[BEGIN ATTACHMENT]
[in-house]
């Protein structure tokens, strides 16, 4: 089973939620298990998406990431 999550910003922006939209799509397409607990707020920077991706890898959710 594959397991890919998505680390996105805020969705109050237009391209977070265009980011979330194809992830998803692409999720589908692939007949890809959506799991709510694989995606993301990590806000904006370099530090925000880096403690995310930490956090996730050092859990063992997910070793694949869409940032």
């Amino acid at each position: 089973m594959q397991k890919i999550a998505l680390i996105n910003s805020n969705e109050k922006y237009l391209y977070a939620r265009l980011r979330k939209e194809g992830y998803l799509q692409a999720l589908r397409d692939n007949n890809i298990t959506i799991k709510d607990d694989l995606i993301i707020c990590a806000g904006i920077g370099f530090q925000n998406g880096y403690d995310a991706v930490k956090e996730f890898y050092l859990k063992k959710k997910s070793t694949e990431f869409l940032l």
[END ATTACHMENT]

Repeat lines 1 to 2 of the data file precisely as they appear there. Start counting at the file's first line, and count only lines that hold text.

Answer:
[in-house]
């Protein structure tokens, strides 16, 4: 089973939620298990998406990431 999550910003922006939209799509397409607990707020920077991706890898959710 594959397991890919998505680390996105805020969705109050237009391209977070265009980011979330194809992830998803692409999720589908692939007949890809959506799991709510694989995606993301990590806000904006370099530090925000880096403690995310930490956090996730050092859990063992997910070793694949869409940032």